It’s an understatement that writing a query letter is one of the hardest things an author does because you have to condense your story into a few paragraphs AND include a small bio. A query IS NOT a rundown of events.
Your query should consist of:
- Your main characters
- Their conflict/dilemma – I’m talking personal conflict, and it has to be something big. Stubbing one’s toe is not a dilemma.
- The choices facing the main character – what will happen based on the decisions they make?
To help ease the angst a bit, here is a link to a sample query that details the elements we need to see.
Click here for a sample query.
Yet another Maalox moment. We’re not looking for cute or clever. We need the details of your story – including the ending. Please don’t be coy with this. I cringe when I see, “And does Janie find her long lost dog? Read the manuscript and find out!”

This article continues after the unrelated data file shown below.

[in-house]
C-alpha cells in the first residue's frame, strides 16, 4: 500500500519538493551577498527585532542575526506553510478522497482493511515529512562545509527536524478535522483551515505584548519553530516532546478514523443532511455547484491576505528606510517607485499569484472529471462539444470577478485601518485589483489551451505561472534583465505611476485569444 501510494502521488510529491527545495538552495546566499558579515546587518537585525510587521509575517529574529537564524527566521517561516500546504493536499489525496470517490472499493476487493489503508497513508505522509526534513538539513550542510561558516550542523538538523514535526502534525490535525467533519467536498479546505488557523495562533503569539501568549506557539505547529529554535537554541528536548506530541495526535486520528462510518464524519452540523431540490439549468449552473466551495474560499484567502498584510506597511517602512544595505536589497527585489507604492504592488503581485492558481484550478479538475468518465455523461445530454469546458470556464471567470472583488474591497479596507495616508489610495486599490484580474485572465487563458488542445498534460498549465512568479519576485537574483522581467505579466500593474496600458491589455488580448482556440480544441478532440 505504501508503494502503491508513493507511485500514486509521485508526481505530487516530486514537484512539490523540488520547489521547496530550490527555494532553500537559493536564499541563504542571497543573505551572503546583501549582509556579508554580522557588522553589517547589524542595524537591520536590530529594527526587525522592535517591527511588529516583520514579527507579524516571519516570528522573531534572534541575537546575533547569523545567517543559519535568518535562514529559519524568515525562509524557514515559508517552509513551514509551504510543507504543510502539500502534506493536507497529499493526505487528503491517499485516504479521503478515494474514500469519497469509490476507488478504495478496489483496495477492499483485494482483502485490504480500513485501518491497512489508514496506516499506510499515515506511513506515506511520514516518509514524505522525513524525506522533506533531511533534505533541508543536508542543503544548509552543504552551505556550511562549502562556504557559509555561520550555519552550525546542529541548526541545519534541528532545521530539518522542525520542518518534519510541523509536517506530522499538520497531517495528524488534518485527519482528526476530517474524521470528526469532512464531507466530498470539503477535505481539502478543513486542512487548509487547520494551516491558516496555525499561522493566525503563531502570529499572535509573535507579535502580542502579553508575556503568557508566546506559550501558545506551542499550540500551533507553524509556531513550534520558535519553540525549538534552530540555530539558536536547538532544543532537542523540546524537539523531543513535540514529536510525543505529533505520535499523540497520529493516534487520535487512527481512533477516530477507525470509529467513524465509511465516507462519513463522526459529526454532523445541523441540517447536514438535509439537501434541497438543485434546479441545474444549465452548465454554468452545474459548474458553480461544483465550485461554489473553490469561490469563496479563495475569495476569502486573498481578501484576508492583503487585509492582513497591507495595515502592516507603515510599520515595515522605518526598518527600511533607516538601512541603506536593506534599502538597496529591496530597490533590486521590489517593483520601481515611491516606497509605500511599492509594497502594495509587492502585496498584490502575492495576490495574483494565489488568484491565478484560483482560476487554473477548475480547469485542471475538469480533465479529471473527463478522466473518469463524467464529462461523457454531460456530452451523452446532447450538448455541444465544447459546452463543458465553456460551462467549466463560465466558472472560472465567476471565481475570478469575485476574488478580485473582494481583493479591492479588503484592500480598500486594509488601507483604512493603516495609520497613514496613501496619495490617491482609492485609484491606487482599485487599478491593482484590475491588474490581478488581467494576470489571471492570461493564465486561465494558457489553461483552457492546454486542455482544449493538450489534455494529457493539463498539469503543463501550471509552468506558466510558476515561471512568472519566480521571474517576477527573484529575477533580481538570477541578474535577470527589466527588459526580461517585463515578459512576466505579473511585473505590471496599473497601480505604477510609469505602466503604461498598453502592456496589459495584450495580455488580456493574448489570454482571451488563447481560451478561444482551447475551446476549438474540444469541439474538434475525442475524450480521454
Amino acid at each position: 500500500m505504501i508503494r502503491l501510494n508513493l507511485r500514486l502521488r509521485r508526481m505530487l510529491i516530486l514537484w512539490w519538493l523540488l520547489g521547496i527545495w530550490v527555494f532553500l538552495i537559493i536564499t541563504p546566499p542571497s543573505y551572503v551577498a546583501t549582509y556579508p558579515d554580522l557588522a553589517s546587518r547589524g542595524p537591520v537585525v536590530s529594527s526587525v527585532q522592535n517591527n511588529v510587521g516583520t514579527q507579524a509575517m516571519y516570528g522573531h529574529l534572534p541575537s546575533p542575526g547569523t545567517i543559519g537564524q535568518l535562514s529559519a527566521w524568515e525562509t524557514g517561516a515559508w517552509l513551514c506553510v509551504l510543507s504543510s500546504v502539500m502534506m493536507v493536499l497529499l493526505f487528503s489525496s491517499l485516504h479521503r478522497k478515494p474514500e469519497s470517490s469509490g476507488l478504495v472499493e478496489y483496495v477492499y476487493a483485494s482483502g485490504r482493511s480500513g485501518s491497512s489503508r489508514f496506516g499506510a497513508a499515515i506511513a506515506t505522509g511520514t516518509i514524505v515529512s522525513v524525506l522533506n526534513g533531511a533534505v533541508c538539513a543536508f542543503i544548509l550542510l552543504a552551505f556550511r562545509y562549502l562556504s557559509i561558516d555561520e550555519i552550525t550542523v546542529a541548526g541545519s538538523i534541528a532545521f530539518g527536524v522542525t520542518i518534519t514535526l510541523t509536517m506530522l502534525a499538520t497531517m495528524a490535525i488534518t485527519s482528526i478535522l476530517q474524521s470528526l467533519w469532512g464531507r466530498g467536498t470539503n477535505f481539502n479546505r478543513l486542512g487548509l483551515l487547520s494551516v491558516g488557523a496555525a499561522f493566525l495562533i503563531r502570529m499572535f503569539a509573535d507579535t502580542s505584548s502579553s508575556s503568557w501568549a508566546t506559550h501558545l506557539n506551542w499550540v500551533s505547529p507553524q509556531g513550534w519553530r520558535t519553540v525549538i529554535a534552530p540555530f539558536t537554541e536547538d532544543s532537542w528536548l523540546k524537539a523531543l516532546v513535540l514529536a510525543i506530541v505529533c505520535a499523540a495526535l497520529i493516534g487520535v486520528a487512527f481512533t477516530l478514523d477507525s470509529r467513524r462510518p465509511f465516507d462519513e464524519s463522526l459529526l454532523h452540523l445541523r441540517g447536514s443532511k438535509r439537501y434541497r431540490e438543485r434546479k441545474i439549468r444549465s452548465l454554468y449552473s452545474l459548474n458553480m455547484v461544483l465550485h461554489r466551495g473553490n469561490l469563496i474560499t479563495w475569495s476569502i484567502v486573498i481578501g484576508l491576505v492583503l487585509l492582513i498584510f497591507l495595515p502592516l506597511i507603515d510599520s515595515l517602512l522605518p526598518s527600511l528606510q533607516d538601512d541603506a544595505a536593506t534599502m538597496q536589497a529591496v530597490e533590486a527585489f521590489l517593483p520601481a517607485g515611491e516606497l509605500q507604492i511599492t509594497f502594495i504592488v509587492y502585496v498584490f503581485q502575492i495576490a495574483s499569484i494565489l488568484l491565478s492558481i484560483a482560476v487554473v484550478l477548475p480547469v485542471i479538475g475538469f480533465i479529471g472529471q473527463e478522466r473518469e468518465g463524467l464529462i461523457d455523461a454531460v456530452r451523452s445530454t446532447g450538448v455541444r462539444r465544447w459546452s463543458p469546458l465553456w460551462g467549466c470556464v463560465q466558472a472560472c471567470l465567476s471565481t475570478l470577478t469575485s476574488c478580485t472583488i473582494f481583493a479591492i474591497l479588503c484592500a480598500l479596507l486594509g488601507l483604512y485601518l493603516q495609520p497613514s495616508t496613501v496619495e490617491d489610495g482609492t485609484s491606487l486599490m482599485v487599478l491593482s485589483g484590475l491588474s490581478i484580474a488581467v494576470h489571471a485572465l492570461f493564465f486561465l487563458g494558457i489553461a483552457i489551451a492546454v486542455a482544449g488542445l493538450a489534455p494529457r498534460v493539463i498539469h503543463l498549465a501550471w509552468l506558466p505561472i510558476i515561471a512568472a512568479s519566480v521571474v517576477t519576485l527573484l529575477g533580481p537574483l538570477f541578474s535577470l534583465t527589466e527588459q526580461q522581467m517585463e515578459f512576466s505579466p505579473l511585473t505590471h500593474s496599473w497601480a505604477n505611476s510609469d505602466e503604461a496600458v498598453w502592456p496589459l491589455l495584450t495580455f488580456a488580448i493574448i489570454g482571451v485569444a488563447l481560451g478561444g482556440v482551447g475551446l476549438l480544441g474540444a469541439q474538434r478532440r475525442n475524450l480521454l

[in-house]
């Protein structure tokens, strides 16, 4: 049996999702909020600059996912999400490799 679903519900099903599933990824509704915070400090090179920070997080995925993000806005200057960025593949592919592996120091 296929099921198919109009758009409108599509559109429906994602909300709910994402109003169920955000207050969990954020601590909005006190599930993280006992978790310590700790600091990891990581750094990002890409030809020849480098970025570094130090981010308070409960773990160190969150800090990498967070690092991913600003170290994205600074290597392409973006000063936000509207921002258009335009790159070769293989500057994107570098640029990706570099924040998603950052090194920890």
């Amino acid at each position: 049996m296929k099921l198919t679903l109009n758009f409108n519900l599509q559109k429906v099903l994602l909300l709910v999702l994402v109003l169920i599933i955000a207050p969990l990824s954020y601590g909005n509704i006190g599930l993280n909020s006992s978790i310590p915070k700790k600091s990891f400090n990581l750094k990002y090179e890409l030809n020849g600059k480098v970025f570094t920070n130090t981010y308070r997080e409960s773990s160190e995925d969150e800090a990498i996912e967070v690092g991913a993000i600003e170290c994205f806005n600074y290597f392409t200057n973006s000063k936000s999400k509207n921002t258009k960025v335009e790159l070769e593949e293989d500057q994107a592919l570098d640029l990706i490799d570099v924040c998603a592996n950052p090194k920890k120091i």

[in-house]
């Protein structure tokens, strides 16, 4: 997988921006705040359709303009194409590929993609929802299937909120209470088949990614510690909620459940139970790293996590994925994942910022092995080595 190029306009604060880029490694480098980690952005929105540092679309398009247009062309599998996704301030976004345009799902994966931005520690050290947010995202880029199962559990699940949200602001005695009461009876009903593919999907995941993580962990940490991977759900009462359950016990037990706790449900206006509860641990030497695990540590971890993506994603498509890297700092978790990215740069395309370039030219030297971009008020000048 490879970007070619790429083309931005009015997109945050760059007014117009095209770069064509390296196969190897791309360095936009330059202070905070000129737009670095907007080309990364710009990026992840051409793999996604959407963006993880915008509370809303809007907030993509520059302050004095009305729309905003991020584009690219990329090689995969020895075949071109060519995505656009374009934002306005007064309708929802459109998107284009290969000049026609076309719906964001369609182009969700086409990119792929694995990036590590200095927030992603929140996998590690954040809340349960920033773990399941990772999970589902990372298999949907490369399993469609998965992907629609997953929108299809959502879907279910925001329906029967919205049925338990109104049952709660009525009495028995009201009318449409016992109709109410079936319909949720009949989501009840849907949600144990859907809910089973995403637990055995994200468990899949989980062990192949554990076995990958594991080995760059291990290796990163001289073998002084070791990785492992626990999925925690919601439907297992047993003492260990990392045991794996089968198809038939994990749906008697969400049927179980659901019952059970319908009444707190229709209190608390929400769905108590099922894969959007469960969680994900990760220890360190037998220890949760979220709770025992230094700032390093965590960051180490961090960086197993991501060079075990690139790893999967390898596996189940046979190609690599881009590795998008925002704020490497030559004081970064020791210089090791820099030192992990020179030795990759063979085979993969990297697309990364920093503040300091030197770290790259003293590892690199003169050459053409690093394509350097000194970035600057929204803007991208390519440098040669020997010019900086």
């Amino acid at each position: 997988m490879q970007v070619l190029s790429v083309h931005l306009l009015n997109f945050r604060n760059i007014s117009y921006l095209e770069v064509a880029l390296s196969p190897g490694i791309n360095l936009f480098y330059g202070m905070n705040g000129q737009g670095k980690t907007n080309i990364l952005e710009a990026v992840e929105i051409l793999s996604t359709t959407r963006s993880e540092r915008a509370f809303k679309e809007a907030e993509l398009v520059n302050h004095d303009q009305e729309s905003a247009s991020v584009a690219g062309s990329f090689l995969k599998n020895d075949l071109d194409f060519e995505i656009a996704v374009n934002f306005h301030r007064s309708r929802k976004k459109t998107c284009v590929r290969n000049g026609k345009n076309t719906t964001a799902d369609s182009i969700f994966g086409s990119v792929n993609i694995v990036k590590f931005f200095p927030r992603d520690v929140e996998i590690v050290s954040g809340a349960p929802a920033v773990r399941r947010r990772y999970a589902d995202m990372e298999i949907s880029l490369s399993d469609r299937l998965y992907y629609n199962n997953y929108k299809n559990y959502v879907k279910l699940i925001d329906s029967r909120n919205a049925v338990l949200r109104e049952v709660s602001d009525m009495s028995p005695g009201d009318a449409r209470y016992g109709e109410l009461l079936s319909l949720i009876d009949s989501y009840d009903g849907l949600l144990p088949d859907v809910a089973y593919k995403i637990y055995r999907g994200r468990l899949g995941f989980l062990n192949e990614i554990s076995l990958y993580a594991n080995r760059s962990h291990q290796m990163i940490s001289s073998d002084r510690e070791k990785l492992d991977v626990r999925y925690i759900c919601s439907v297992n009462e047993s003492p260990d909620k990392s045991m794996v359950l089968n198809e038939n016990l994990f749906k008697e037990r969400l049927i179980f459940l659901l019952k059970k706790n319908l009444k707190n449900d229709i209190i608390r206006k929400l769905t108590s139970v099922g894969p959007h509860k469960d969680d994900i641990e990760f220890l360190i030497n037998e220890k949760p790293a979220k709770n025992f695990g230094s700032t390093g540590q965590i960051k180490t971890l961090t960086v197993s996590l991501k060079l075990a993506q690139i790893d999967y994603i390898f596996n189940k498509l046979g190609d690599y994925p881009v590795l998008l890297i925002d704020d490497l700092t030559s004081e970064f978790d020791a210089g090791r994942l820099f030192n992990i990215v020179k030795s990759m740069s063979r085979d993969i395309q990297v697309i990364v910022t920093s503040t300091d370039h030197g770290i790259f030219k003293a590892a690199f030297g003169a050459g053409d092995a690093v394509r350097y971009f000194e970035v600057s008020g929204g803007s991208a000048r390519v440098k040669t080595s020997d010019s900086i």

Pah. I invariably get annoyed and dump it because savvy writers know better. And I want to work with savvy writers. There are certain elements that we need to see in a synopsis, and it’s all too easy to add unneeded and unimportant information. This is truly a case of KISS (keep it simple, sweetie – yes, I’m aware that it’s not “sweetie,” but “stupid,” but that’s not a very nice thing to say, and my mother would be cross with me)
Relax, help is as far as a click.
Click here for a sample synopsis.
Stop! Got Voice?
Go get some here.
Think you hit a home run in your query?
Find out here.